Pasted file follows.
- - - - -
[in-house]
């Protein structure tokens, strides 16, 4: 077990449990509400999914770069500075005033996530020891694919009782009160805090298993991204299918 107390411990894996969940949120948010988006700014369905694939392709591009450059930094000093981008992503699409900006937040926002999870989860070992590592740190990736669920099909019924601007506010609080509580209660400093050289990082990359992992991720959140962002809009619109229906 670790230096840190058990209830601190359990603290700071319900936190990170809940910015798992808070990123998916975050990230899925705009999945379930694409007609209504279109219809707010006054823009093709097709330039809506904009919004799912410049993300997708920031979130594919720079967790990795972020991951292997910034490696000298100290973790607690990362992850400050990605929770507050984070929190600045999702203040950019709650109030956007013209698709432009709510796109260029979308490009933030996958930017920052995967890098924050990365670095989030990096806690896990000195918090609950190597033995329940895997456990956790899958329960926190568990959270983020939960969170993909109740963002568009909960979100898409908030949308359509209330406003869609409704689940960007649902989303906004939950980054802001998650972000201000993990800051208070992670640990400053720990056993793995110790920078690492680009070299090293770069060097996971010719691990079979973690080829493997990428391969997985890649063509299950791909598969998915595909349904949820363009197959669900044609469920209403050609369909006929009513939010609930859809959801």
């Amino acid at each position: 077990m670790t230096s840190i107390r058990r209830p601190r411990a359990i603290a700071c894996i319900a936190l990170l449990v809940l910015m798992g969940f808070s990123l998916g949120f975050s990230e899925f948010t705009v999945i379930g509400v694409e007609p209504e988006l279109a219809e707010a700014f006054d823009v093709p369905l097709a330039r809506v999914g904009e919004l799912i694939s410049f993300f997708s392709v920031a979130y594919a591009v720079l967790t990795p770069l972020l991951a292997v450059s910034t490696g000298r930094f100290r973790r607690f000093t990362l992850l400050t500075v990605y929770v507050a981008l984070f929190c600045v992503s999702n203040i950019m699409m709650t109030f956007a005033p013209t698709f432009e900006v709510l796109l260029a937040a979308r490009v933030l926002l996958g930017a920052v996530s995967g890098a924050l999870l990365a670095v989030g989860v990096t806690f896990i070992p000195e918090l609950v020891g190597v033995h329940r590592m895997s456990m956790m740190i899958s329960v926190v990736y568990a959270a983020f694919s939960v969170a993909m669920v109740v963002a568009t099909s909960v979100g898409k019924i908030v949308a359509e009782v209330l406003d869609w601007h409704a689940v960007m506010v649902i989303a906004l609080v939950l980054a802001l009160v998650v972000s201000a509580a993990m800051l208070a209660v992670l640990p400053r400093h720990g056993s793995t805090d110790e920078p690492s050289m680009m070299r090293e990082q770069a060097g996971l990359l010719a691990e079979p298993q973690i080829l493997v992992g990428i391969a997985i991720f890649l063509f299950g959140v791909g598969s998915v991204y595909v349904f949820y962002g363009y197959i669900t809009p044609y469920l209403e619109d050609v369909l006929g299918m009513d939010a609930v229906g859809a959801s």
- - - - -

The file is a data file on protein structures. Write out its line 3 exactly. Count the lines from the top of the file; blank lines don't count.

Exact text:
């Amino acid at each position: 077990m670790t230096s840190i107390r058990r209830p601190r411990a359990i603290a700071c894996i319900a936190l990170l449990v809940l910015m798992g969940f808070s990123l998916g949120f975050s990230e899925f948010t705009v999945i379930g509400v694409e007609p209504e988006l279109a219809e707010a700014f006054d823009v093709p369905l097709a330039r809506v999914g904009e919004l799912i694939s410049f993300f997708s392709v920031a979130y594919a591009v720079l967790t990795p770069l972020l991951a292997v450059s910034t490696g000298r930094f100290r973790r607690f000093t990362l992850l400050t500075v990605y929770v507050a981008l984070f929190c600045v992503s999702n203040i950019m699409m709650t109030f956007a005033p013209t698709f432009e900006v709510l796109l260029a937040a979308r490009v933030l926002l996958g930017a920052v996530s995967g890098a924050l999870l990365a670095v989030g989860v990096t806690f896990i070992p000195e918090l609950v020891g190597v033995h329940r590592m895997s456990m956790m740190i899958s329960v926190v990736y568990a959270a983020f694919s939960v969170a993909m669920v109740v963002a568009t099909s909960v979100g898409k019924i908030v949308a359509e009782v209330l406003d869609w601007h409704a689940v960007m506010v649902i989303a906004l609080v939950l980054a802001l009160v998650v972000s201000a509580a993990m800051l208070a209660v992670l640990p400053r400093h720990g056993s793995t805090d110790e920078p690492s050289m680009m070299r090293e990082q770069a060097g996971l990359l010719a691990e079979p298993q973690i080829l493997v992992g990428i391969a997985i991720f890649l063509f299950g959140v791909g598969s998915v991204y595909v349904f949820y962002g363009y197959i669900t809009p044609y469920l209403e619109d050609v369909l006929g299918m009513d939010a609930v229906g859809a959801s």